# Thread: [SOLVED] Using both u and trig substitution

1. ## [SOLVED] Using both u and trig substitution

$
\int_0^\frac {\pi}{2} sin^5x~cos^6x~dx
$

I know I am supposed to strip one layer away, in this case from sin, to give me:
$
\int_0^\frac {\pi}{2} sin^4x~cos^6x~sinx~dx
$

But I don't know what to do next, only that it will probably involve u substitution.

2. On the first $\int sinx(1-cos^2x)^2cos^6x~dx$ and then expand it out

On the second use half angle identity again

3. You can solve this by parts, but it's tedious.

Pick either the sin or cos part to be u, and the other to be dv. You will end up with a bit you can evaluate and another bit you can integrate by parts again.

Then you integrate by parts again and you get another integration with reduced indices.

You will be able to deduce a rule which goes something like this (from my book of integrals):

$\int \sin^m x \cos^n dx = \frac{\sin^{m+1} x \cos^{n-1} x}{m+n}+ \frac {n-1}{m+n}\int \sin^m x \cos^{n-2} x dx$

or

$\int \sin^m x \cos^n dx = \frac{\sin^{m-1} x \cos^{n+1} x}{m+n}+ \frac {m-1}{m+n}\int \sin^{m-2} x \cos^n x dx$

4. Originally Posted by 11rdc11
On the first $\int sinx(1-cos^2x)^2cos^6x~dx$ and then expand it out

On the second use half angle identity again
I tried that and ended up with 3 separate integrals that don't seem any easier, did I do something wrong?

5. Once to $\int(1-\cos^2x)^2\cos^6{x}\sin{x}\,dx$
Use u-substitution: $u=\cos{x}\;\to\;du=-\sin{x}\,dx$
so that
$\int(1-\cos^2x)^2\cos^6{x}\sin{x}\,dx=-int(1-u^2)^2u^6\,du$
Now expand, and pay attention to the change in the limits when doing the u-substitution

--Kevin C.
(Or if you knew about the beta and gamma functions, you could use the formula $\int_{0}^{\frac{\pi}{2}}\cos^m\theta\sin^n\theta\, d\theta=\frac{1}{2}\beta\left(\frac{m+1}{2},\frac{ n+1}{2}\right)$)

6. $
-\int_0^\frac{\pi}{2} u^6-2u^8+u^{10}~du
$

This is what I came up with so far.

What do you mean about the change in limits?

7. Originally Posted by redman223
What do you mean about the change in limits?
Since $u = \cos{x}$, the upper and lower limits change according to your substitution. So, with the sub you made, the limits will change to:
from 1 to .....

8. Originally Posted by redman223
$
-\int_0^\frac{\pi}{2} u^6-2u^8+u^{10}~du
$

This is what I came up with so far.

What do you mean about the change in limits?
It's x going from 0 to $\frac \pi 2$

If you change x ---> u=cos(x)

The boundaries of the integrals *have to* be the ones for u, not for x.

If x=0 ---> u=...
If x=pi/2 ---> u=...

These are the new boundaries/limits of the integral

So either you change it, either you substitute back u by cos x the integral you will get. But here, it'll be easier to change the boundaries/limits

NB : what you've got so far is correct

9. Ok thanks, now I get it, I have to plug in the limits to cosx and re-evaluate the limits right? So it should be from 1 to 0 right?

10. Originally Posted by redman223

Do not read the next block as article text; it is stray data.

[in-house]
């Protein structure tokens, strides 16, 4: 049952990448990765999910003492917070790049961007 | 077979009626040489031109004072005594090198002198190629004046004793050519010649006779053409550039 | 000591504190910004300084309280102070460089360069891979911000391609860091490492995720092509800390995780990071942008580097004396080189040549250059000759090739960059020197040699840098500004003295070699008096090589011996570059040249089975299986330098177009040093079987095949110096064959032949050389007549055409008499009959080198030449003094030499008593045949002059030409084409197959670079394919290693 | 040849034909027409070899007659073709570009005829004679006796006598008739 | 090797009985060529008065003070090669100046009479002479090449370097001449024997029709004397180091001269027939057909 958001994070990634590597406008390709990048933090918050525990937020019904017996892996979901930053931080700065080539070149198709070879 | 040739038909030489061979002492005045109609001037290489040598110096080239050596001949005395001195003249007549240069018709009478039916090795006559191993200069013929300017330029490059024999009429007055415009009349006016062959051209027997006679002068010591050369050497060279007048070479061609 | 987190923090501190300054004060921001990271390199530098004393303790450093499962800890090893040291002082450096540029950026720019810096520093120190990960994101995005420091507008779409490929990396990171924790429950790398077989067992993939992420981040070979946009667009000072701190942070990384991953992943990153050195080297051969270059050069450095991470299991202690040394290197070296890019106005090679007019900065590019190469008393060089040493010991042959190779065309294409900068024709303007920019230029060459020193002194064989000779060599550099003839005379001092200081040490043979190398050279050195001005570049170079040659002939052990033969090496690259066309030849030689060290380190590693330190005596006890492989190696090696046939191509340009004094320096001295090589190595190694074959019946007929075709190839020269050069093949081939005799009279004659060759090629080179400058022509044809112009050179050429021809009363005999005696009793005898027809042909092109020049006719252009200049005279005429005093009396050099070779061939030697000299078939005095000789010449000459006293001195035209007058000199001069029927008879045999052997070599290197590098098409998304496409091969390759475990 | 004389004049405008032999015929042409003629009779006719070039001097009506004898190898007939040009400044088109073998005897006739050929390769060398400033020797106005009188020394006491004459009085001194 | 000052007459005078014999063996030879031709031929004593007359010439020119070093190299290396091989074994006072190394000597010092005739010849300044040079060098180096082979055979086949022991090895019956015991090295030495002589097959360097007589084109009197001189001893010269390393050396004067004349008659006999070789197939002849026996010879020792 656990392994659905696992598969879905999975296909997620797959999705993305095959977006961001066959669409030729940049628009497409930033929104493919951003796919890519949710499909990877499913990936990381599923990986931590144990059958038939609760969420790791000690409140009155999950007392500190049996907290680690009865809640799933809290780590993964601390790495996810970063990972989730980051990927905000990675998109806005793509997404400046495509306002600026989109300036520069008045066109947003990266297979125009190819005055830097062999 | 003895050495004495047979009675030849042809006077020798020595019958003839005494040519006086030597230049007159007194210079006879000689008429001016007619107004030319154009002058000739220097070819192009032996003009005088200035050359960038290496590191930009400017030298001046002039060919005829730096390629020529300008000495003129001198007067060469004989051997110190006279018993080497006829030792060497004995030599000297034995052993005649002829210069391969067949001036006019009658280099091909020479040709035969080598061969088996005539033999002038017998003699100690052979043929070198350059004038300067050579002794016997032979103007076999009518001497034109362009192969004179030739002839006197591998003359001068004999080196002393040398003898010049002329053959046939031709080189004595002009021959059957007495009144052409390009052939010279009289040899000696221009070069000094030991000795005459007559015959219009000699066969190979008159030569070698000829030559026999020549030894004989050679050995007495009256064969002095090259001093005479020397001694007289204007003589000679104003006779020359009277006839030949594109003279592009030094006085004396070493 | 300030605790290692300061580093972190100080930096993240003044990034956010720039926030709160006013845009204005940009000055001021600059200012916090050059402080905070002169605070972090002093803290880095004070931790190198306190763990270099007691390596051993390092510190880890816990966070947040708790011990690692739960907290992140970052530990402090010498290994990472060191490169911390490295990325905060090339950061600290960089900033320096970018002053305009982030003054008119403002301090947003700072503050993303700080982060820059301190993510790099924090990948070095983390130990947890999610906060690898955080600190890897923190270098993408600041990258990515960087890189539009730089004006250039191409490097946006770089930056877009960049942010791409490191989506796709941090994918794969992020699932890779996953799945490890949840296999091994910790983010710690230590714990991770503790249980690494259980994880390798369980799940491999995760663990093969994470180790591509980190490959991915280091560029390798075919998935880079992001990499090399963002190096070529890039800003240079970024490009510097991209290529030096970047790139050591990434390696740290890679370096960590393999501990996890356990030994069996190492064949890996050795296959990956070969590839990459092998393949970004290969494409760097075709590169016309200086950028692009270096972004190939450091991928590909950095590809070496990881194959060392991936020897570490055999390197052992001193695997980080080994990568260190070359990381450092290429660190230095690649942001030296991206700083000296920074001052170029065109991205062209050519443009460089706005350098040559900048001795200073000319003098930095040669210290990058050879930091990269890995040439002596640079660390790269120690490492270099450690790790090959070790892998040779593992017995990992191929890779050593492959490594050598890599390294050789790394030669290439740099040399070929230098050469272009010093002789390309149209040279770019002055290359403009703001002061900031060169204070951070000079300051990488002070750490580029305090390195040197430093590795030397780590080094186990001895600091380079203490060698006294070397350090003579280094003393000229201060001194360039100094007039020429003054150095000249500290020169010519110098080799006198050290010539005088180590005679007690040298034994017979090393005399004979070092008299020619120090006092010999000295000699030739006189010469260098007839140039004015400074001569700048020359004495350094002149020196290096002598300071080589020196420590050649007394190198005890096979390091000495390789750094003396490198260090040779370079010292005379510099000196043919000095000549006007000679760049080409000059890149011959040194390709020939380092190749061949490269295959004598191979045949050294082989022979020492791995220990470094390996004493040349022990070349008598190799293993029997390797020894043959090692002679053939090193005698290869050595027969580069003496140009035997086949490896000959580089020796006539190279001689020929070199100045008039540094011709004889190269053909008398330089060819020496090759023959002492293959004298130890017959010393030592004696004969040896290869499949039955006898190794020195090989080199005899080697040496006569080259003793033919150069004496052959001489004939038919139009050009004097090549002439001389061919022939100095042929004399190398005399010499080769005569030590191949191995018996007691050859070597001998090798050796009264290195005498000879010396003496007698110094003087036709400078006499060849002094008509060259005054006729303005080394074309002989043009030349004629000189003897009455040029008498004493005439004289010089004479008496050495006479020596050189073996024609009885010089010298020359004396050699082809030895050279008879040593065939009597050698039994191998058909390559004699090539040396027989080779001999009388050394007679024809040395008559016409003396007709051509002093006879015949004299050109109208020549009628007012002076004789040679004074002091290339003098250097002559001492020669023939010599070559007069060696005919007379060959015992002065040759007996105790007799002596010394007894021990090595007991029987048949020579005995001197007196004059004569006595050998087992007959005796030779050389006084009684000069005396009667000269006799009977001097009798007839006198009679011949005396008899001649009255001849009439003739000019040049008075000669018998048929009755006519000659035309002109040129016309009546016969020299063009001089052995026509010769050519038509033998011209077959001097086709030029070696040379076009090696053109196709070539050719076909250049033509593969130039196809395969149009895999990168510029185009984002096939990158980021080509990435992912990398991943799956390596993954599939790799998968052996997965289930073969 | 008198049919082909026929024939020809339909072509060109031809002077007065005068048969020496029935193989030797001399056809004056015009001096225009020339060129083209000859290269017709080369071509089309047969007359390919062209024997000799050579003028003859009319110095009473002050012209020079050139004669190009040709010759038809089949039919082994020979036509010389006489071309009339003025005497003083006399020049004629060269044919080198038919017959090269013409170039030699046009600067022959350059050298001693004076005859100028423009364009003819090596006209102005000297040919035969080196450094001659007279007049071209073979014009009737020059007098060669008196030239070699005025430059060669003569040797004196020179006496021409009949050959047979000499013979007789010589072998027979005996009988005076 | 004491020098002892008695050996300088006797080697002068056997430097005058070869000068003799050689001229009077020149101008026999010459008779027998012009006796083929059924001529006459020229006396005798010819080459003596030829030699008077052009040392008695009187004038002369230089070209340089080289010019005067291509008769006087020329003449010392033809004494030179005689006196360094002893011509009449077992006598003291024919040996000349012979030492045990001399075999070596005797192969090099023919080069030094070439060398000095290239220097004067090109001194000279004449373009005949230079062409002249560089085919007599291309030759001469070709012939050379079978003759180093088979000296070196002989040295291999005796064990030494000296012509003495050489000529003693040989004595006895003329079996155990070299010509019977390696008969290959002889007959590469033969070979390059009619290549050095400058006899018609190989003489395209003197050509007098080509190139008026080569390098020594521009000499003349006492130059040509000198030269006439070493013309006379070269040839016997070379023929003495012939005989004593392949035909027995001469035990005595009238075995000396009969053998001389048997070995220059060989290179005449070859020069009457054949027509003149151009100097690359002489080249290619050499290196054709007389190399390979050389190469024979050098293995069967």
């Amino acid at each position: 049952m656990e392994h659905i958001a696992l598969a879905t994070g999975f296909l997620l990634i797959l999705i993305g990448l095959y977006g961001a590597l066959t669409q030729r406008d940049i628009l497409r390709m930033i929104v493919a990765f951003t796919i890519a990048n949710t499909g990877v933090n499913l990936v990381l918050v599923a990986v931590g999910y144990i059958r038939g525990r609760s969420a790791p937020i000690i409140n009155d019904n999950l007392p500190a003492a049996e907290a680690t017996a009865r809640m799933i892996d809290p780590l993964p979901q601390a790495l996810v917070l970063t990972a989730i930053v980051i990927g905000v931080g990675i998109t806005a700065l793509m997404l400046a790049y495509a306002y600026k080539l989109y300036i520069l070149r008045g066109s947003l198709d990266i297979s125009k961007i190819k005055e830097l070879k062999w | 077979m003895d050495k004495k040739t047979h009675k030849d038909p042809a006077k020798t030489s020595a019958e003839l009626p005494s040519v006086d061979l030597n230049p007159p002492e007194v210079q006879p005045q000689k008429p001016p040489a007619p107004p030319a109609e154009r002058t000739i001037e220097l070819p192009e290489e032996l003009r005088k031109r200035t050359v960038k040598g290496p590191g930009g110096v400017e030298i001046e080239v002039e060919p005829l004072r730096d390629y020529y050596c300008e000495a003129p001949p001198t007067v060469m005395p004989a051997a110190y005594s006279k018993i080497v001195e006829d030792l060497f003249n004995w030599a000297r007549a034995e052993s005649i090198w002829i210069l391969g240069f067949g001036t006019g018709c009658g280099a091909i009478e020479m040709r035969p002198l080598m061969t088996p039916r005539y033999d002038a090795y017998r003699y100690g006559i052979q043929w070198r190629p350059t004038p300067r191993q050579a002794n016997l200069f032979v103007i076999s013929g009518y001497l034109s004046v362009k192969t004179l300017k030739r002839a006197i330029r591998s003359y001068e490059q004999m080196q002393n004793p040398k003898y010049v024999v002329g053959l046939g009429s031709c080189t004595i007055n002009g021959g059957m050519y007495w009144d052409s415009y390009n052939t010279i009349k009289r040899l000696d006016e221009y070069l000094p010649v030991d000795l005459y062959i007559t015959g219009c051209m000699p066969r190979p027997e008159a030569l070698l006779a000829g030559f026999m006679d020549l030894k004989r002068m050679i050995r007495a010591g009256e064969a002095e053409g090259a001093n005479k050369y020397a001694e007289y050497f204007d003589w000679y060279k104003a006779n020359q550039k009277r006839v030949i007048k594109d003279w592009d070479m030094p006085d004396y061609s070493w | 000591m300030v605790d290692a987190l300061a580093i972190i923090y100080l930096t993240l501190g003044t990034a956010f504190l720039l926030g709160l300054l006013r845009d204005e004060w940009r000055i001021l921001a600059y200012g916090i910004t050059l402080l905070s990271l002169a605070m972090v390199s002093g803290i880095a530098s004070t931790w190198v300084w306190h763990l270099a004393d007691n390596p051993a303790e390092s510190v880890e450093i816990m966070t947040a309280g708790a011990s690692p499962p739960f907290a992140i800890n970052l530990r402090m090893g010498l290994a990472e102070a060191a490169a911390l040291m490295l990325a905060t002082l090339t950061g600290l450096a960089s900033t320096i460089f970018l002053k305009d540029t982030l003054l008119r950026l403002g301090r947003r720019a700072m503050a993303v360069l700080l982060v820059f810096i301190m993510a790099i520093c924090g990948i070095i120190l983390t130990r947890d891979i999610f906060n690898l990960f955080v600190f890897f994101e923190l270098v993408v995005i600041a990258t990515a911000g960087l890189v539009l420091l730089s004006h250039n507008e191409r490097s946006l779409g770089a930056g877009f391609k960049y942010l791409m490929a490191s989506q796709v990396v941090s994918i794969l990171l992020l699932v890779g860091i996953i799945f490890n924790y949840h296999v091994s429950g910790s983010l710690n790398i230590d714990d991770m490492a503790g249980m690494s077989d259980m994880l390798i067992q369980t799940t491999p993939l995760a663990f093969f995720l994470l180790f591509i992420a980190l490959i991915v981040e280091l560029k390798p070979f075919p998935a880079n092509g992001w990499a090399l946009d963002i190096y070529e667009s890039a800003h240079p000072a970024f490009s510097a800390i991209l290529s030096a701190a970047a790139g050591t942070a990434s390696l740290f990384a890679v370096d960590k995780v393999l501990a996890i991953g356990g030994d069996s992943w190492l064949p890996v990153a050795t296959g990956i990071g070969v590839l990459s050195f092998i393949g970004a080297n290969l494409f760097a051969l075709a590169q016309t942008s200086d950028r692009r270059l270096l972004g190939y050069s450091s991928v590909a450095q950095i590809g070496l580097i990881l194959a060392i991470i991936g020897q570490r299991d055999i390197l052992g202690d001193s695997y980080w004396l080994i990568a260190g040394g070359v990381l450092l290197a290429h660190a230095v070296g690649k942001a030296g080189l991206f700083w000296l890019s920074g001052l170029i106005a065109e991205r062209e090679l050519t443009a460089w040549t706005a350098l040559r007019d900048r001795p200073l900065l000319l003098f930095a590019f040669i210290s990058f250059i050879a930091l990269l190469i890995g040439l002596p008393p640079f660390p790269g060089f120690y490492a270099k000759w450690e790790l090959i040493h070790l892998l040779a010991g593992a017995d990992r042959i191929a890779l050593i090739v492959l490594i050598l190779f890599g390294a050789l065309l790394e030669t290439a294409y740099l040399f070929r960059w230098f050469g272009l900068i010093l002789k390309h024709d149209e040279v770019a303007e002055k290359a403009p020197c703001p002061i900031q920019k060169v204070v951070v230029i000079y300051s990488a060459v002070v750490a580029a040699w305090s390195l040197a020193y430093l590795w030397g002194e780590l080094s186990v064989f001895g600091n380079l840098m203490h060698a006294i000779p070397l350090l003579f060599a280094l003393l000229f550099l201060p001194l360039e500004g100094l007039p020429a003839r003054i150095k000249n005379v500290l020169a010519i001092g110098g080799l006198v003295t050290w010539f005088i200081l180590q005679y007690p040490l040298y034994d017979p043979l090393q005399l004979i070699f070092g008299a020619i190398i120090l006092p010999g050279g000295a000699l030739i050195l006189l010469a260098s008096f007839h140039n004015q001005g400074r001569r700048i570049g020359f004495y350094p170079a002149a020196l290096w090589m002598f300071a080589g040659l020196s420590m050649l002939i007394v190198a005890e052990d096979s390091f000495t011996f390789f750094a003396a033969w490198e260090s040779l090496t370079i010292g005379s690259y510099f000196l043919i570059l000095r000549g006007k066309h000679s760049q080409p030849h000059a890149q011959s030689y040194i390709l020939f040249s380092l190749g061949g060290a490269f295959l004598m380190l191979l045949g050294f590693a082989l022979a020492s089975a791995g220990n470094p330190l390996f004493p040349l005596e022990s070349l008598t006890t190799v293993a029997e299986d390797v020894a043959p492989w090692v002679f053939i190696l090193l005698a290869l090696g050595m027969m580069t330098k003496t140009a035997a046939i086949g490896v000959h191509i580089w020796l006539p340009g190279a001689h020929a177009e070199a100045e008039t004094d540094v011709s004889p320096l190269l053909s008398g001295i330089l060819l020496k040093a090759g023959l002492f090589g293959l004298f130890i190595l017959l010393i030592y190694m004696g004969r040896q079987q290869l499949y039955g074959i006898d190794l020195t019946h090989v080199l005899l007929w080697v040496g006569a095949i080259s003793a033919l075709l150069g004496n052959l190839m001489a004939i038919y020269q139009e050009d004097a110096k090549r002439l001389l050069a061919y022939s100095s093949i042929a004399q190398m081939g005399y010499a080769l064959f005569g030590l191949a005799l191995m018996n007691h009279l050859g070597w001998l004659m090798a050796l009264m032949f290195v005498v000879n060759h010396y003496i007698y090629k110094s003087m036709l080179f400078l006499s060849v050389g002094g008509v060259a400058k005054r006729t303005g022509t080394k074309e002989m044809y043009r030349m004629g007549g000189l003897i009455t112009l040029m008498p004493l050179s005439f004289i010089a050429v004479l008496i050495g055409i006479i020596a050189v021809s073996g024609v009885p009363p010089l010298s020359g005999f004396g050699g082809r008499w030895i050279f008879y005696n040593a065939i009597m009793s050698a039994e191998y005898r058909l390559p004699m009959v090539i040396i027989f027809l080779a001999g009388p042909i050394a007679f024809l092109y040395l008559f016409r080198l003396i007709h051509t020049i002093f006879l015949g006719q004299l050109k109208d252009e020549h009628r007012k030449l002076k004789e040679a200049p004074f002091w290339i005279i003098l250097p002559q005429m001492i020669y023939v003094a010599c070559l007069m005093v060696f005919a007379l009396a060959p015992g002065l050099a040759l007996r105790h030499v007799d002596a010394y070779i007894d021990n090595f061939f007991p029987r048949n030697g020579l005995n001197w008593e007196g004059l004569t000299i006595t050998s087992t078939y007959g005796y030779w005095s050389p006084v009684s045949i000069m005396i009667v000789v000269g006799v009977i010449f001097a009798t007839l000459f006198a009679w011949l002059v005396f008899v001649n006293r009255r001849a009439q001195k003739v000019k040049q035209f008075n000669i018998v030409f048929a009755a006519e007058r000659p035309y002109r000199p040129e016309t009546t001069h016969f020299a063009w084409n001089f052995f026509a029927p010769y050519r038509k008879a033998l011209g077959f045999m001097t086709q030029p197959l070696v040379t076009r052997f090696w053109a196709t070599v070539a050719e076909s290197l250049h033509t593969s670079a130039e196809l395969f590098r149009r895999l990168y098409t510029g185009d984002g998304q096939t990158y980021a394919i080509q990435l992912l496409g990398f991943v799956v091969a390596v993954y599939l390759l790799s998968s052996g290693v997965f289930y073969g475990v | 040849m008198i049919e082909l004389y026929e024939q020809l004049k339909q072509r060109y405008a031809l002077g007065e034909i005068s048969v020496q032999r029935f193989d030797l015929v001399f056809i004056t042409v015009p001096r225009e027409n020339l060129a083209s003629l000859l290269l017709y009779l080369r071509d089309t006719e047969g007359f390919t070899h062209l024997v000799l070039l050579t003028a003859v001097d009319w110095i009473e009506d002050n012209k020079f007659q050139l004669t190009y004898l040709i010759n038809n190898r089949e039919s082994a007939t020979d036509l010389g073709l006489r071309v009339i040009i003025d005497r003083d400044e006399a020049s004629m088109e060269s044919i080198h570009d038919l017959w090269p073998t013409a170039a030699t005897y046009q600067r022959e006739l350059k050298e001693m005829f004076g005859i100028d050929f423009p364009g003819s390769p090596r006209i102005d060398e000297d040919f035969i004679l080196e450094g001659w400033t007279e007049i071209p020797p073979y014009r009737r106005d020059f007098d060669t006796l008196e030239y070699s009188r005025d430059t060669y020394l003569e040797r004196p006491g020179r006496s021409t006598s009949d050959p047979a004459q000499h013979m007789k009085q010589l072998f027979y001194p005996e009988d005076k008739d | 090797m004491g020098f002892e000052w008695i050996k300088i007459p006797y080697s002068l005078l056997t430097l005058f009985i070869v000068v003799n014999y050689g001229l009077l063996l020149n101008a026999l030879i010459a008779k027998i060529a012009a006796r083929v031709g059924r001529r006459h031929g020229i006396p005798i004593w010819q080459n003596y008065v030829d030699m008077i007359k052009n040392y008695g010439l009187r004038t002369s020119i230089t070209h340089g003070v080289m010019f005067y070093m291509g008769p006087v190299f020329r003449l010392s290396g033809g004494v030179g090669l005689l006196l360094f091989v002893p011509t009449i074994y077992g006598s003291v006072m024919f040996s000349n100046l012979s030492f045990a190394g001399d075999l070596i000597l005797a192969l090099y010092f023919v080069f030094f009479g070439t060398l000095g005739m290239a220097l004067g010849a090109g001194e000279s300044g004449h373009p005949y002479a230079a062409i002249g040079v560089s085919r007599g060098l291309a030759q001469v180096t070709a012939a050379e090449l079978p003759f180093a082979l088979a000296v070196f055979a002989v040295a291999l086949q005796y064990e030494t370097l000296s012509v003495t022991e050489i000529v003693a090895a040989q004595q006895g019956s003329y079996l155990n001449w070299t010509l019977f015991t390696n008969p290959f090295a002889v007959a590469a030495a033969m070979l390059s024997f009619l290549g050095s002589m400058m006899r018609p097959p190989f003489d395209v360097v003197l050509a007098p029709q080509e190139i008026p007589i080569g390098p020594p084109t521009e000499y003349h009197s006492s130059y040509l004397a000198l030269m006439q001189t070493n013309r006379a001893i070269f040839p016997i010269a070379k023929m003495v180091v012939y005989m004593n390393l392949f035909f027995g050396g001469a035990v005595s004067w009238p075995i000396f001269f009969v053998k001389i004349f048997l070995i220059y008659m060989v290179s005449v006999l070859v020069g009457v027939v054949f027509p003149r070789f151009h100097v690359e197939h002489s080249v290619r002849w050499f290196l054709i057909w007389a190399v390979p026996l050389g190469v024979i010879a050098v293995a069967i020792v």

Ok thanks, now I get it, I have to plug in the limits to cosx and re-evaluate the limits right? So it should be from 1 to 0 right?
Yes !

Note that $\int_1^0 ~dx$ (it has to be in the same order as the old boundaries !) is $-\int_0^1 ~dx$, in case it's easier for you to deal with this order of boundaries

11. Originally Posted by redman223
Ok thanks, now I get it, I have to plug in the limits to cosx and re-evaluate the limits right? So it should be from 1 to 0 right?

And what Moo said...

12. I can't seem to come up with the right answer, but this is what I have so far:

$
-(\frac {cos^70}{7} - \frac {cos^71}{7}) + (\frac {2cos^90}{9} - \frac {2cos^91}{9}) - (\frac {cos^{11}0}{11} - \frac {cos^{11}1}{11})
$

13. Originally Posted by redman223
I can't seem to come up with the right answer, but this is what I have so far:

$
-(\frac {cos^70}{7} - \frac {cos^71}{7}) + (\frac {2cos^90}{9} - \frac {2cos^91}{9}) - (\frac {cos^{11}0}{11} - \frac {cos^{11}1}{11})
$
Nooooo !

You have two possibilities :
- keep u in the answer and use boundaries 0 and 1
- substitute back u by cos and keep boundaries 0 and pi/2

!!!!!

If you prefer, values 0 and 1 are for u.
values 0 and pi/2 are for x.
Don't mix'em up

14. Originally Posted by redman223
$
\int_0^\frac {\pi}{2} sin^5x~cos^6x~dx
$

I know I am supposed to strip one layer away, in this case from sin, to give me:
$
\int_0^\frac {\pi}{2} sin^4x~cos^6x~sinx~dx
$

But I don't know what to do next, only that it will probably involve u substitution.
$\int_0^\frac {\pi}{2} sin^5x~cos^6x~dx$

$=\int_0^\frac {\pi}{2} (1-\cos^2x)^2\cos^6{x}\sin{x}~dx$

$=\int_0^\frac {\pi}{2} (1-\cos^2x)^2\cos^6{x}\sin{x}~dx$

substitute, $u=\cos{x}\;\to\;du=-\sin{x}\,dx\; \Rightarrow -du=\sin{x}\,dx$

$as \; x\to \;0,\; u \to 1,\; and \; as \; x\to {\frac {\pi}{2}},\;\; u \to 0$

$=-\int_1^0 (1-u^2)^2 u^6~du$

$=-\int_1^0 (1-2u^2+u^4) u^6~du$

$=-\int_1^0 (v^6-2u^8+u^{10})~du$

$=-(0-0+0)+\left( \frac {1}{7} -\frac {2}{9} + \frac{1}{11} \right)$

$=\frac {8}{693}$

15. Originally Posted by redman223
$
\int_0^\frac {\pi}{2} sin^5x~cos^6x~dx
$

I know I am supposed to strip one layer away, in this case from sin, to give me:
$
\int_0^\frac {\pi}{2} sin^4x~cos^6x~sinx~dx
$

But I don't know what to do next, only that it will probably involve u substitution.
See here to learn how to tackle integrals of this type.

--Chris